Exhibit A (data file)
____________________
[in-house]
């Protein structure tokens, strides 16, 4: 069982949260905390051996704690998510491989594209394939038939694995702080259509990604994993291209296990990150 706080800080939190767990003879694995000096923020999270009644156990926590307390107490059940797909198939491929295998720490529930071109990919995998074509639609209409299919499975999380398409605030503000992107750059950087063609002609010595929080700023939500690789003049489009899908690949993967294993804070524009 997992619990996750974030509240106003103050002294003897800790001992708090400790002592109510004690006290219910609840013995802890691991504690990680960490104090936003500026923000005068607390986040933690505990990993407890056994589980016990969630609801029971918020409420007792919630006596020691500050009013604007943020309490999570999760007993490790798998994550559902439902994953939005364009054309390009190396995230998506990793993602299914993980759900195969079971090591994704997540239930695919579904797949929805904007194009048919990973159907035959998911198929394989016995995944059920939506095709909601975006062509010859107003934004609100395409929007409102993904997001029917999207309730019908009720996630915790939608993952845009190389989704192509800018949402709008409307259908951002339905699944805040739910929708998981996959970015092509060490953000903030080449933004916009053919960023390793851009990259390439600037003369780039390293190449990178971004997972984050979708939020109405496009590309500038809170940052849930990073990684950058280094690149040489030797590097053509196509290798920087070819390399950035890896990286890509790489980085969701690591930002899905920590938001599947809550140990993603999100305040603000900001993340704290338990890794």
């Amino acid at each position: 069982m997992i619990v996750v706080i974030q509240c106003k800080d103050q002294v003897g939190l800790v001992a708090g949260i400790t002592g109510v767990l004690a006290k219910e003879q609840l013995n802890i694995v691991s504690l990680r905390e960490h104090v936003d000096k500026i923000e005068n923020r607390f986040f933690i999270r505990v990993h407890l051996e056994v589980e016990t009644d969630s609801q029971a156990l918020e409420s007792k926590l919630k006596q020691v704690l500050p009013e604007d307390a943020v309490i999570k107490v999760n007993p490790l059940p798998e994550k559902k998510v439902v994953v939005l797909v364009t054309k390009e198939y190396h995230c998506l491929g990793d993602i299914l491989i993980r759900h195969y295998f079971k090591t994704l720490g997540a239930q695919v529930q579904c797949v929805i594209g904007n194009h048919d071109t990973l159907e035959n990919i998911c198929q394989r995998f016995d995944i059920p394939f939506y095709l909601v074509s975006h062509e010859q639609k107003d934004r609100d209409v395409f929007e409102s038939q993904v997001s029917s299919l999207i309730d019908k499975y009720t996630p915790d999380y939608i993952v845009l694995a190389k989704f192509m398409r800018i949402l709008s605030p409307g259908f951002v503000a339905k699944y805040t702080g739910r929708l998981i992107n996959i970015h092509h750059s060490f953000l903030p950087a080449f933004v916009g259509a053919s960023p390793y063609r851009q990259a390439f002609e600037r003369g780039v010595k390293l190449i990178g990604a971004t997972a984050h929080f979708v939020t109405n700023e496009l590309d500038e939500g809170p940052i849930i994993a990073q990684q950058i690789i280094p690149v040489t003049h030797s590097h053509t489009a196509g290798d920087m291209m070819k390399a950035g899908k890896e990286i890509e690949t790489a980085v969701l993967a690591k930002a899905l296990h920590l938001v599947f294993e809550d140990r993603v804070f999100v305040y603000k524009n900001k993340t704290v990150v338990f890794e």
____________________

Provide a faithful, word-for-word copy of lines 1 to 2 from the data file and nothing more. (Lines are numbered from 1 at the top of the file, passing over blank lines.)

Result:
[in-house]
């Protein structure tokens, strides 16, 4: 069982949260905390051996704690998510491989594209394939038939694995702080259509990604994993291209296990990150 706080800080939190767990003879694995000096923020999270009644156990926590307390107490059940797909198939491929295998720490529930071109990919995998074509639609209409299919499975999380398409605030503000992107750059950087063609002609010595929080700023939500690789003049489009899908690949993967294993804070524009 997992619990996750974030509240106003103050002294003897800790001992708090400790002592109510004690006290219910609840013995802890691991504690990680960490104090936003500026923000005068607390986040933690505990990993407890056994589980016990969630609801029971918020409420007792919630006596020691500050009013604007943020309490999570999760007993490790798998994550559902439902994953939005364009054309390009190396995230998506990793993602299914993980759900195969079971090591994704997540239930695919579904797949929805904007194009048919990973159907035959998911198929394989016995995944059920939506095709909601975006062509010859107003934004609100395409929007409102993904997001029917999207309730019908009720996630915790939608993952845009190389989704192509800018949402709008409307259908951002339905699944805040739910929708998981996959970015092509060490953000903030080449933004916009053919960023390793851009990259390439600037003369780039390293190449990178971004997972984050979708939020109405496009590309500038809170940052849930990073990684950058280094690149040489030797590097053509196509290798920087070819390399950035890896990286890509790489980085969701690591930002899905920590938001599947809550140990993603999100305040603000900001993340704290338990890794």